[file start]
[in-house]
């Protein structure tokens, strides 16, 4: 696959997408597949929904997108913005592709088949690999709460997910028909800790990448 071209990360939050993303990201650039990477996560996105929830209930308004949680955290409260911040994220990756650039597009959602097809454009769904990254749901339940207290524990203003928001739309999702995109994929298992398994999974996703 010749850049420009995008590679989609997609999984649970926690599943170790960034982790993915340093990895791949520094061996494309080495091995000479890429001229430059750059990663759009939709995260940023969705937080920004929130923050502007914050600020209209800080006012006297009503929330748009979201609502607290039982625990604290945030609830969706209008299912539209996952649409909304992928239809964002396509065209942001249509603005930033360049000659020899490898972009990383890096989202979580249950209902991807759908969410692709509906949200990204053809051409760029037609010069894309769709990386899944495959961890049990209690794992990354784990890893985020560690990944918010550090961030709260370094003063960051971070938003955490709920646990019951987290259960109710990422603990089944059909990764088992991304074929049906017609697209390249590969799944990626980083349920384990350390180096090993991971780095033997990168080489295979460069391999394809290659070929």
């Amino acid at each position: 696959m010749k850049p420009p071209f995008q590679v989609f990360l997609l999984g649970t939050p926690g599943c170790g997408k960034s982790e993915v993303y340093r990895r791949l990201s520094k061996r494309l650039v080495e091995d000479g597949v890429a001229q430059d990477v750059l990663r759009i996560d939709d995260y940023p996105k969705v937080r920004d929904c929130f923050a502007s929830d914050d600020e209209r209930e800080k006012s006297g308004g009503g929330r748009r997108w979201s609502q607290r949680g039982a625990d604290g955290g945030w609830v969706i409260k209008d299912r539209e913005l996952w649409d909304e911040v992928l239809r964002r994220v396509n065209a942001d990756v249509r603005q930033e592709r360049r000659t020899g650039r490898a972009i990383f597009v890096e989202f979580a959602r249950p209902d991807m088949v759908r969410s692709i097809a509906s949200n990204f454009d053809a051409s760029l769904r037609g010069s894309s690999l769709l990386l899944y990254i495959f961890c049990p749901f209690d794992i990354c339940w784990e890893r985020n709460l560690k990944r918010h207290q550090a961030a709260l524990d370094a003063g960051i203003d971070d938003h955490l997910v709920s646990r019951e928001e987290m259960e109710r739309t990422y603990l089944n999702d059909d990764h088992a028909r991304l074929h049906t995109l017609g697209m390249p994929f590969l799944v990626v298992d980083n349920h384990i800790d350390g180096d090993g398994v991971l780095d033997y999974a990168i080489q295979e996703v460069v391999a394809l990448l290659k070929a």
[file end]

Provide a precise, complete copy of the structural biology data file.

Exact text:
[in-house]
């Protein structure tokens, strides 16, 4: 696959997408597949929904997108913005592709088949690999709460997910028909800790990448 071209990360939050993303990201650039990477996560996105929830209930308004949680955290409260911040994220990756650039597009959602097809454009769904990254749901339940207290524990203003928001739309999702995109994929298992398994999974996703 010749850049420009995008590679989609997609999984649970926690599943170790960034982790993915340093990895791949520094061996494309080495091995000479890429001229430059750059990663759009939709995260940023969705937080920004929130923050502007914050600020209209800080006012006297009503929330748009979201609502607290039982625990604290945030609830969706209008299912539209996952649409909304992928239809964002396509065209942001249509603005930033360049000659020899490898972009990383890096989202979580249950209902991807759908969410692709509906949200990204053809051409760029037609010069894309769709990386899944495959961890049990209690794992990354784990890893985020560690990944918010550090961030709260370094003063960051971070938003955490709920646990019951987290259960109710990422603990089944059909990764088992991304074929049906017609697209390249590969799944990626980083349920384990350390180096090993991971780095033997990168080489295979460069391999394809290659070929």
């Amino acid at each position: 696959m010749k850049p420009p071209f995008q590679v989609f990360l997609l999984g649970t939050p926690g599943c170790g997408k960034s982790e993915v993303y340093r990895r791949l990201s520094k061996r494309l650039v080495e091995d000479g597949v890429a001229q430059d990477v750059l990663r759009i996560d939709d995260y940023p996105k969705v937080r920004d929904c929130f923050a502007s929830d914050d600020e209209r209930e800080k006012s006297g308004g009503g929330r748009r997108w979201s609502q607290r949680g039982a625990d604290g955290g945030w609830v969706i409260k209008d299912r539209e913005l996952w649409d909304e911040v992928l239809r964002r994220v396509n065209a942001d990756v249509r603005q930033e592709r360049r000659t020899g650039r490898a972009i990383f597009v890096e989202f979580a959602r249950p209902d991807m088949v759908r969410s692709i097809a509906s949200n990204f454009d053809a051409s760029l769904r037609g010069s894309s690999l769709l990386l899944y990254i495959f961890c049990p749901f209690d794992i990354c339940w784990e890893r985020n709460l560690k990944r918010h207290q550090a961030a709260l524990d370094a003063g960051i203003d971070d938003h955490l997910v709920s646990r019951e928001e987290m259960e109710r739309t990422y603990l089944n999702d059909d990764h088992a028909r991304l074929h049906t995109l017609g697209m390249p994929f590969l799944v990626v298992d980083n349920h384990i800790d350390g180096d090993g398994v991971l780095d033997y999974a990168i080489q295979e996703v460069v391999a394809l990448l290659k070929a």